Property Management Q & A, Summer 2018

RE Magazine — Summer 2018


We have a problem we are trying to sort out with a group of tenants sharing an apartment. Roommate “A” and “B” are on a month to month agreement and are not getting along. On April 16th, roommate “A” emails and says she wants to leave and then moves on April 20th. She returned keys on May 2nd. Roommate “B” then gives notice for the end of May. Roommate “A” doesn’t think she is liable for rent for May. The way I have always handled this is roommate “A” isn’t released from the lease until Roommate “B” financially qualifies for the unit themselves or they find roommate “C” and roommate “B” and “C” qualify together. I have told both roommates that they are equally liable for the rent and they need to work it out between them. Roommate “A” is complaining and says she has spoken to a lawyer. What (if anything) have we done wrong?


From what I am seeing here, I don’t think you have done anything incorrectly. It is my opinion that there are two tenancies and two tenants, each of which can act independent of the other. There is a single tenant (made up of two persons and a single tenancy). I do suppose that some might argue that there is a “gray” area here, because the Residential Landlord Tenant Act (RLTA) refers to a “tenant” issuing a termination notice. Theoretically, this might imply that the individuals can act independently from each other. In a case like this, we want to be able to argue that the “tenant” is both of them. One unilateral notice on behalf of only one of them is void and unenforceable. Were it otherwise, the clock would have been ticking on return of the deposit (how much belongs to ”A” v “B”?). Instead, there is one tenancy and one deposit which the two residents jointly and severally share (please also note that there is an exception to this general rule when one roommate vacates unilaterally due to a report of domestic violence under RCW 59.18.575). Please also note that even under the facts you describe (the tenant’s version of the facts), giving notice to terminate a tenancy requires 20 days before the end of the month, so a notice given on April 16th wouldn’t be effective for her to vacate on May 2nd. The foregoing all being the case, this is still a relatively common problem and residents often want to split up and go their separate ways. In addition to the general legal principles, it is a good idea to have express language in a lease clarifying the “one tenancy” rule. While you often see this in the boilerplate verbiage of a lease agreement, I know some property owners and managers use a separate addendum to make this clear (something more likely to draw in their attention). I’m not implying that such a clause or addendum is required, only that it makes explaining the landlord’s position easier when you can point to specific lease language. Another argument that comes up is whether you somehow “waived” the general rule that I am reciting above by accepting the keys. You don’t say what happened when the keys were dropped off, but you want to avoid anything that implies some “agreement” or release on your leasing agent’s part. I often simply recite something like (and confirm in an email), “you are handing me these keys, but this does not in itself terminate your tenancy or rental agreement.”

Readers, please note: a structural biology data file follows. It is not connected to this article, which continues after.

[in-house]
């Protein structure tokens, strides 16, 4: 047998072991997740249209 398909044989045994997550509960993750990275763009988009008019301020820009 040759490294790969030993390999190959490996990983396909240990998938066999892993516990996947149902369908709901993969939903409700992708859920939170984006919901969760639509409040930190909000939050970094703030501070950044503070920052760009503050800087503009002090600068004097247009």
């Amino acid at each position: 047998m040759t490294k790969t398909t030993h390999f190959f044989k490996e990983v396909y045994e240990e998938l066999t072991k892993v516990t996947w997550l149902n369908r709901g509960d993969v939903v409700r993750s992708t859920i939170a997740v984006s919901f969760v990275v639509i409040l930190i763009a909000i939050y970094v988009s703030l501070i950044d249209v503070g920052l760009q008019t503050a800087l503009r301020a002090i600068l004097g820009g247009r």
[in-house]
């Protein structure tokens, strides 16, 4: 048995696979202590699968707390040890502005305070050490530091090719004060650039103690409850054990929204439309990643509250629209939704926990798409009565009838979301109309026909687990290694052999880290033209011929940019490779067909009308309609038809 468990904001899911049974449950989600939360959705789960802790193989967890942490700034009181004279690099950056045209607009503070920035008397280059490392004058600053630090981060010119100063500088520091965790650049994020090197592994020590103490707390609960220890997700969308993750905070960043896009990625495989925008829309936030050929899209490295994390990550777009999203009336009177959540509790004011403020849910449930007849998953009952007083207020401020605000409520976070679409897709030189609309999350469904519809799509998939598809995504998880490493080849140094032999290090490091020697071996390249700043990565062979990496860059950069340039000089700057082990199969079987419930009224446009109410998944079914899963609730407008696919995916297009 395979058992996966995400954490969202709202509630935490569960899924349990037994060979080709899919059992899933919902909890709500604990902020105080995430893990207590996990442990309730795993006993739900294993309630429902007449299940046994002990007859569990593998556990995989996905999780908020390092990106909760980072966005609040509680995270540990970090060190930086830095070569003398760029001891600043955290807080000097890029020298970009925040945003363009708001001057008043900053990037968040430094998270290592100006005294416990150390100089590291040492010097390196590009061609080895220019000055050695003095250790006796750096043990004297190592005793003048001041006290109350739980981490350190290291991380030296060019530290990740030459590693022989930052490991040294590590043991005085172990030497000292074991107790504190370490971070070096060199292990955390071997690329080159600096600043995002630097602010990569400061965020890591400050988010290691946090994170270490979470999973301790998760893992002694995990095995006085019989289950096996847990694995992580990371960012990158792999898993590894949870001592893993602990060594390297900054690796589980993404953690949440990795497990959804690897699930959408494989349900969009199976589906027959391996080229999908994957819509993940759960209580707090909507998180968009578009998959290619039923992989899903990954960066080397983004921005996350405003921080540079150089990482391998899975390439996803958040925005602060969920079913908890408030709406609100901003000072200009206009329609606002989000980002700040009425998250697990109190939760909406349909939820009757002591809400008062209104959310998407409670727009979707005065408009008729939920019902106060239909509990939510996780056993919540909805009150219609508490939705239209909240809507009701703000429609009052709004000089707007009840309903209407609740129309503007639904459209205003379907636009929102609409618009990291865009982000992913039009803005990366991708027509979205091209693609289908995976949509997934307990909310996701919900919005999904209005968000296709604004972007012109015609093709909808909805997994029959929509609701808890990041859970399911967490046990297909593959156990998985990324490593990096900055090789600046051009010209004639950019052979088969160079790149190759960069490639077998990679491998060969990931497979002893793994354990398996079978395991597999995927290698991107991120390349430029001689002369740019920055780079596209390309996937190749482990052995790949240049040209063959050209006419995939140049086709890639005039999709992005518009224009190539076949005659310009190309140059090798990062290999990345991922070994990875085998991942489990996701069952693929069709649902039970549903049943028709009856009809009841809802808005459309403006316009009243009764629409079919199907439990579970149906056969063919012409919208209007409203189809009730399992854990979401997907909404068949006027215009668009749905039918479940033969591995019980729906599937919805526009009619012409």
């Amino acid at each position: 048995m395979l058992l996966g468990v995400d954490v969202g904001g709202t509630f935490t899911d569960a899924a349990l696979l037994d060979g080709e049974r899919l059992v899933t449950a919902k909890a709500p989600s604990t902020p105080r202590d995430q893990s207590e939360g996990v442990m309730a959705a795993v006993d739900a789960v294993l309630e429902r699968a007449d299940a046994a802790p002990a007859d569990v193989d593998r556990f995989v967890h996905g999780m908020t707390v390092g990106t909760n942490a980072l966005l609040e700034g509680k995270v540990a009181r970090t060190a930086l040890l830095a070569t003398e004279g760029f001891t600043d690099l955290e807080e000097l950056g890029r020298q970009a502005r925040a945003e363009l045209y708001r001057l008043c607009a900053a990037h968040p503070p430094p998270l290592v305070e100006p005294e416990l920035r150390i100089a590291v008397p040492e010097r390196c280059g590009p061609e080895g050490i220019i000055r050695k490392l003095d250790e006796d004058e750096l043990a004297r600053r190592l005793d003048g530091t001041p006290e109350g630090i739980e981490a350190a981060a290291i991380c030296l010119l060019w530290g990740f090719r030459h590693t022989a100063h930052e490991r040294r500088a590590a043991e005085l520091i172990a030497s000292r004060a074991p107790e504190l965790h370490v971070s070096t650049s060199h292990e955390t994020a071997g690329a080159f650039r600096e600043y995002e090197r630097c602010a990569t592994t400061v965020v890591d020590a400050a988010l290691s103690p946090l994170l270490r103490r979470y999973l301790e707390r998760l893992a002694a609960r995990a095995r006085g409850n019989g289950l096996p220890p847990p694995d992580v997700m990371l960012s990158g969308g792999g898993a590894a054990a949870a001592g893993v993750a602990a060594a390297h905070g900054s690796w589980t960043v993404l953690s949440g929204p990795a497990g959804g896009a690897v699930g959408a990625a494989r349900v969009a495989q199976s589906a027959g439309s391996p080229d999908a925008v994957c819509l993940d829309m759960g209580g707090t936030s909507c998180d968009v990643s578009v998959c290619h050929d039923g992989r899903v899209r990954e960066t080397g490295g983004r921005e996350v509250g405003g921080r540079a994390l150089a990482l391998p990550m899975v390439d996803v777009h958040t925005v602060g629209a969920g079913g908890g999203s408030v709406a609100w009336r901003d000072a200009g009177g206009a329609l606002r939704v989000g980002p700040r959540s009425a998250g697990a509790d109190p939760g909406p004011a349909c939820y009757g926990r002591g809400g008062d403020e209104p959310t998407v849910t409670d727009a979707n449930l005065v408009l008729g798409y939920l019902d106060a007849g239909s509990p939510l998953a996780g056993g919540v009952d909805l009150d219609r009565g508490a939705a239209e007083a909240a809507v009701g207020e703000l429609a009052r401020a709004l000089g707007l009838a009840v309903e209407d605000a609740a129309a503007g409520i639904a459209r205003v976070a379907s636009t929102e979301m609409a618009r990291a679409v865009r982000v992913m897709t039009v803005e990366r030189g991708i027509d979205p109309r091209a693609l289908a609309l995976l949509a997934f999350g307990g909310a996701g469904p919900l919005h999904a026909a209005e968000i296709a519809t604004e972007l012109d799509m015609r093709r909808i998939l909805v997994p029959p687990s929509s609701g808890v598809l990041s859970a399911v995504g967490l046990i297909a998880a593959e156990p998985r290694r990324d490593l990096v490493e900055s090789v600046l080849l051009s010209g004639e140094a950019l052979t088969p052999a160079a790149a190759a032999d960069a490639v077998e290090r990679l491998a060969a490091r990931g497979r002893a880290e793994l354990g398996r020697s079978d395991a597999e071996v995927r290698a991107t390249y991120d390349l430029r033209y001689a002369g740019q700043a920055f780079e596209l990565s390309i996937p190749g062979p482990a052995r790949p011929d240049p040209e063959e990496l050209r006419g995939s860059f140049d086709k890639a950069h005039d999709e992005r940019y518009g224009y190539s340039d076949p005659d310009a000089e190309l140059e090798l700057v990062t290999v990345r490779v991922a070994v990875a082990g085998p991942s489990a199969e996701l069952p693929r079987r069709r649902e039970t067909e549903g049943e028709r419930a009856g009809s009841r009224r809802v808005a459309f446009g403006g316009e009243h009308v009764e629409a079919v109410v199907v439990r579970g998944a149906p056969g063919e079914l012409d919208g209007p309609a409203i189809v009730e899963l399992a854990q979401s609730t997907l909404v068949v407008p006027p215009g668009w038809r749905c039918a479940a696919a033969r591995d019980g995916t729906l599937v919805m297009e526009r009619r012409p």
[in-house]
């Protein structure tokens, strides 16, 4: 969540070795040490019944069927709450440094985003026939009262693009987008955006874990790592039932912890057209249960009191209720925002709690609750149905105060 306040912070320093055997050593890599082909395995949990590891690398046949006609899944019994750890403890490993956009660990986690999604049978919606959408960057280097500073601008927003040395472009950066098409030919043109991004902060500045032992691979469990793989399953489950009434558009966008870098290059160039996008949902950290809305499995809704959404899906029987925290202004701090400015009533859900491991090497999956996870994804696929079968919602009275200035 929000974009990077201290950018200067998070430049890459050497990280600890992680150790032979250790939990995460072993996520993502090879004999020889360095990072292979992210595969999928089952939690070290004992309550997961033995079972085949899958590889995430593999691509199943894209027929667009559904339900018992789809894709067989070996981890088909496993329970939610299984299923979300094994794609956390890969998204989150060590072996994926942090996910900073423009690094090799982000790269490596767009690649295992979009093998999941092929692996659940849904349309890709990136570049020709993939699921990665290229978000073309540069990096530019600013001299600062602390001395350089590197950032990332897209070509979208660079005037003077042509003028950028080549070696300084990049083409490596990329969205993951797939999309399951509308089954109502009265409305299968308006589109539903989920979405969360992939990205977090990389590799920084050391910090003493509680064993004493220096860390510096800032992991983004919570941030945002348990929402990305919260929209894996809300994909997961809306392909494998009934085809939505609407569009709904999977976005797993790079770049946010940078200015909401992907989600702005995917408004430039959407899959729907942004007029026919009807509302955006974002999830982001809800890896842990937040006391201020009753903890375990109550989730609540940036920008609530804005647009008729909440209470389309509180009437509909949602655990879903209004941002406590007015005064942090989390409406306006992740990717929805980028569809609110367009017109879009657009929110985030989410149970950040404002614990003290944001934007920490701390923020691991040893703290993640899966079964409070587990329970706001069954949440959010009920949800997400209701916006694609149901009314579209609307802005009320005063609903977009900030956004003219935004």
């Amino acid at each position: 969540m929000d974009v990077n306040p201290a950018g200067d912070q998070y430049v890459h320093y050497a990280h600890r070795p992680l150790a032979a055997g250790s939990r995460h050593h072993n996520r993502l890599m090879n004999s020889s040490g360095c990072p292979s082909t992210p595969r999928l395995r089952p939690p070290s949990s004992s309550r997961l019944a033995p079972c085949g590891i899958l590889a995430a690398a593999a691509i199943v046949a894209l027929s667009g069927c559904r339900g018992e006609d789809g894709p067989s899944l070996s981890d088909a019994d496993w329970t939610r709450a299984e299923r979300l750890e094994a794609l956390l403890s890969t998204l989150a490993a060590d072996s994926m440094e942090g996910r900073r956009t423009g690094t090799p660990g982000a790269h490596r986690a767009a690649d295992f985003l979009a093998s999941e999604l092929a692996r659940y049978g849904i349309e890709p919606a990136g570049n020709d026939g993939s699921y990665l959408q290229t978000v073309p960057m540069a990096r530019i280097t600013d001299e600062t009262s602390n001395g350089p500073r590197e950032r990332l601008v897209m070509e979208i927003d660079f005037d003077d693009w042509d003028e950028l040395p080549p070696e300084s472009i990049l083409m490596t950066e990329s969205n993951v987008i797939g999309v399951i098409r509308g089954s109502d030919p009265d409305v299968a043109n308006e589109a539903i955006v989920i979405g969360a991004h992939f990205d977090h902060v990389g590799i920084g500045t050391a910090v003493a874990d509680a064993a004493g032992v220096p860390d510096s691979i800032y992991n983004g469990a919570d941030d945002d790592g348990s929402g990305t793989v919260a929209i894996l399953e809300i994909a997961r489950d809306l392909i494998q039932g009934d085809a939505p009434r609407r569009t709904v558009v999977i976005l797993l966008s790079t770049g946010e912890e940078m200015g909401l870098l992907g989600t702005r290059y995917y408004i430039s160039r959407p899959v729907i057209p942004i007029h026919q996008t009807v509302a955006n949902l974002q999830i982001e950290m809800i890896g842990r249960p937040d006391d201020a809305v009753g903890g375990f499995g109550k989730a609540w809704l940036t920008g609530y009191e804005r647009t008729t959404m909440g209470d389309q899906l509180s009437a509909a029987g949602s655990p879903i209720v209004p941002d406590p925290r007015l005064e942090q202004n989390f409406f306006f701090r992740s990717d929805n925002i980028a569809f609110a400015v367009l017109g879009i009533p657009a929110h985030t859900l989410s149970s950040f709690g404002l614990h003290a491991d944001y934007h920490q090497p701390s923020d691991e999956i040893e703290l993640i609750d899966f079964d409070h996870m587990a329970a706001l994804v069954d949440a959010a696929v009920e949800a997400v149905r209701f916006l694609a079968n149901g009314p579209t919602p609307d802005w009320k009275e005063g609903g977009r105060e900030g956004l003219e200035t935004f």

About the Author

Christopher T. Benis

Christopher T. Benis is an attorney with Harrison-Benis, LLP with offices in Seattle. The information contained herein is not legal advice. You are encouraged to consult with your attorney before relying on anything contained herein.



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